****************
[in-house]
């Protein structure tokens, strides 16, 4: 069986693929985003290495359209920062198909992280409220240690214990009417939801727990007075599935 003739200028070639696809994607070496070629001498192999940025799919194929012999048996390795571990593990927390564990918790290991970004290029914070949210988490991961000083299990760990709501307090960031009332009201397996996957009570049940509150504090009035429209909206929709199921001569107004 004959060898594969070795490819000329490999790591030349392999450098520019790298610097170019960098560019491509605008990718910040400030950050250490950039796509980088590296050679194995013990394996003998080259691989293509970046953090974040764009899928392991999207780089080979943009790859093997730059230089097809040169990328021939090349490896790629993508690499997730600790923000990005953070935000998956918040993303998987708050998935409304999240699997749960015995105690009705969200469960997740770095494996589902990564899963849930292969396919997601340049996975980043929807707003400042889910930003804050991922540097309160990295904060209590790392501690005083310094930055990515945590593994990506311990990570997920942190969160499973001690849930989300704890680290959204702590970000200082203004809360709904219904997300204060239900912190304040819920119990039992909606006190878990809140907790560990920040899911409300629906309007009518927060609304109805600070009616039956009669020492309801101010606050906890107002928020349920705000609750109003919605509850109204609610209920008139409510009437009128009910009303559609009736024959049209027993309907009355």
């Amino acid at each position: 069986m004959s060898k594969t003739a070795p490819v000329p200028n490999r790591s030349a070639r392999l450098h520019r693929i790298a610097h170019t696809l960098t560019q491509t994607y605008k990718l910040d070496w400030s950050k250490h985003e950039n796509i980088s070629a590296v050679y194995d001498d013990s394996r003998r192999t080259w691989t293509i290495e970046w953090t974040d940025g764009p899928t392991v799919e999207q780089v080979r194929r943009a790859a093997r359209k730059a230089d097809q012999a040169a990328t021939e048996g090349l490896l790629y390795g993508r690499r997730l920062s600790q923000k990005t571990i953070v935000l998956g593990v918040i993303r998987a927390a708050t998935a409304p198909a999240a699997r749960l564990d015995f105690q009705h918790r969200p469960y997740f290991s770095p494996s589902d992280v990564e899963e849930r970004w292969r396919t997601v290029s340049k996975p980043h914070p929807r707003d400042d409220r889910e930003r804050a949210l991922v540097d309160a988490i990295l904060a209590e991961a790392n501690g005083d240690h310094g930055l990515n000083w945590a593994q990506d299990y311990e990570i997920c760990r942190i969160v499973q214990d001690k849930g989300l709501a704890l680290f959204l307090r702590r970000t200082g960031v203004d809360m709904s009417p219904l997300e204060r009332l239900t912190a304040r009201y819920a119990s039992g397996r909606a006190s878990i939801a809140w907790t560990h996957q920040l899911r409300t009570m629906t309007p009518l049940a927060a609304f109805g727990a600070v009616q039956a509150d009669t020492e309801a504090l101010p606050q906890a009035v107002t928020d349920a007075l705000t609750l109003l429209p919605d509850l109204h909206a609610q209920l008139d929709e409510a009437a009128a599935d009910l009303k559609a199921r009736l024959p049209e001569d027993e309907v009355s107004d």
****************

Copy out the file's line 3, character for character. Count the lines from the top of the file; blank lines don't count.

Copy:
């Amino acid at each position: 069986m004959s060898k594969t003739a070795p490819v000329p200028n490999r790591s030349a070639r392999l450098h520019r693929i790298a610097h170019t696809l960098t560019q491509t994607y605008k990718l910040d070496w400030s950050k250490h985003e950039n796509i980088s070629a590296v050679y194995d001498d013990s394996r003998r192999t080259w691989t293509i290495e970046w953090t974040d940025g764009p899928t392991v799919e999207q780089v080979r194929r943009a790859a093997r359209k730059a230089d097809q012999a040169a990328t021939e048996g090349l490896l790629y390795g993508r690499r997730l920062s600790q923000k990005t571990i953070v935000l998956g593990v918040i993303r998987a927390a708050t998935a409304p198909a999240a699997r749960l564990d015995f105690q009705h918790r969200p469960y997740f290991s770095p494996s589902d992280v990564e899963e849930r970004w292969r396919t997601v290029s340049k996975p980043h914070p929807r707003d400042d409220r889910e930003r804050a949210l991922v540097d309160a988490i990295l904060a209590e991961a790392n501690g005083d240690h310094g930055l990515n000083w945590a593994q990506d299990y311990e990570i997920c760990r942190i969160v499973q214990d001690k849930g989300l709501a704890l680290f959204l307090r702590r970000t200082g960031v203004d809360m709904s009417p219904l997300e204060r009332l239900t912190a304040r009201y819920a119990s039992g397996r909606a006190s878990i939801a809140w907790t560990h996957q920040l899911r409300t009570m629906t309007p009518l049940a927060a609304f109805g727990a600070v009616q039956a509150d009669t020492e309801a504090l101010p606050q906890a009035v107002t928020d349920a007075l705000t609750l109003l429209p919605d509850l109204h909206a609610q209920l008139d929709e409510a009437a009128a599935d009910l009303k559609a199921r009736l024959p049209e001569d027993e309907v009355s107004d």